I recall another conversation with one of the other cashiers, when the cashier told me she'd be really worried if she were in my position, performing my newly-promoted role under the manager. She said the manager had worked in post offices for such a long time, since the Horizon computer system was developed, she knew all the system "loop-holes", and was able to exploit them for her own personal gain. She said she was “on the make” and that if the manager were to be found out it could reflect badly on me.

Data protection breaches

I became aware of the manager’s other irregular practices at the branch. For example, she would routinely collect the personal details of customers and submit them without their consent to the post office's marketing database. One of her favoured methods of doing this was to retain customers’ documentation, such as car tax renewal letters, when they came into the branch. Then she'd enter the details onto the computer for marketing purposes. This was a clear breach of data protection legislation, as individuals are supposed to be asked if they wish to be added to this database.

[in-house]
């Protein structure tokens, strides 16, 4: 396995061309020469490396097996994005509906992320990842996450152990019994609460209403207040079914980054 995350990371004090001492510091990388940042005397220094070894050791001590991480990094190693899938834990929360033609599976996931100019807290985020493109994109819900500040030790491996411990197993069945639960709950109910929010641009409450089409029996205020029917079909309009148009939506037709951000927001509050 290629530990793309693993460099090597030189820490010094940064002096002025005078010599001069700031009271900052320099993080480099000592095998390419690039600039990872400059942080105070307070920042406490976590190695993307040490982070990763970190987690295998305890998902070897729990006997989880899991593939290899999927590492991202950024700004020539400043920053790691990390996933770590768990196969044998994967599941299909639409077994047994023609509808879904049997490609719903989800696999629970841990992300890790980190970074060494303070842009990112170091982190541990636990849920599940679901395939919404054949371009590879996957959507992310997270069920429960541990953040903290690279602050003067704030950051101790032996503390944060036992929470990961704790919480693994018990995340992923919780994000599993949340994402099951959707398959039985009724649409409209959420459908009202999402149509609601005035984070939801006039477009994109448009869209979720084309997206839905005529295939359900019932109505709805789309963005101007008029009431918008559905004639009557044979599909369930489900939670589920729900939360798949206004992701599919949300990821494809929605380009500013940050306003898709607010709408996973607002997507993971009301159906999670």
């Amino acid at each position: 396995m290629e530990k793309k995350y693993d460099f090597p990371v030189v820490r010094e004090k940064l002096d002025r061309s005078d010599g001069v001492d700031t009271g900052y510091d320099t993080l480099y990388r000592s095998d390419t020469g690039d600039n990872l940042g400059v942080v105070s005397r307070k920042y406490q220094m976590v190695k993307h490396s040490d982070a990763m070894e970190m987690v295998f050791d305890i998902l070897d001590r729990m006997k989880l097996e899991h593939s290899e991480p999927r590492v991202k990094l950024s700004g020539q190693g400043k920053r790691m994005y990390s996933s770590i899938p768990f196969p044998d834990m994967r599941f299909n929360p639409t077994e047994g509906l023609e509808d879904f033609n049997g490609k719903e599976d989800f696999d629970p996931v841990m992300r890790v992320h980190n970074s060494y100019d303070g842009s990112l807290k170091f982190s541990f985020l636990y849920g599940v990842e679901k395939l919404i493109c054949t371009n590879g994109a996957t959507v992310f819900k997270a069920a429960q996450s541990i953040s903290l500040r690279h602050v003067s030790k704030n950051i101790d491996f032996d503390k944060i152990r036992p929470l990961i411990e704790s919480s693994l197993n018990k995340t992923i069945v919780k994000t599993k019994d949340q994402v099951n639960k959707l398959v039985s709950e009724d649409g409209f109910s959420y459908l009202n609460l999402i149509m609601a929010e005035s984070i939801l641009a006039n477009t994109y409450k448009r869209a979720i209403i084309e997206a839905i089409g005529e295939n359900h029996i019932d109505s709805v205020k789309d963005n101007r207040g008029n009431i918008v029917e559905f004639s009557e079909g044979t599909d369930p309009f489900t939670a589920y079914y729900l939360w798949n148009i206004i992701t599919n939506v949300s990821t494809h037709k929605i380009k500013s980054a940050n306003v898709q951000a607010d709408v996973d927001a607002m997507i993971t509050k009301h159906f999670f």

The manager did this because the post office had a Key Performance Indicator relating to marketing referrals and she knew that it would be good for the branch if we were to obtain lots of personal details of customers for sales and marketing. I saw the manager’s cashier friend do this as well, routinely adding details to the computer system. The manager wanted all the staff to do this, but being very uncomfortable with this practise, I challenged the manager about it and told her I wasn't prepared to breach data protection legislation, as did the other cashier who sided with me. 

The manager and her cashier friend continued and it began to cause quite a bad atmosphere in the branch. The manager’s cashier friend told me that she had spoken to the area sales manager about the marketing referrals. She said he confirmed the practise of signing up customers without their consent shouldn't be happening, and said if anyone asked him about it he'd deny all knowledge. At that time our branch was rated one of the highest in the country for referrals.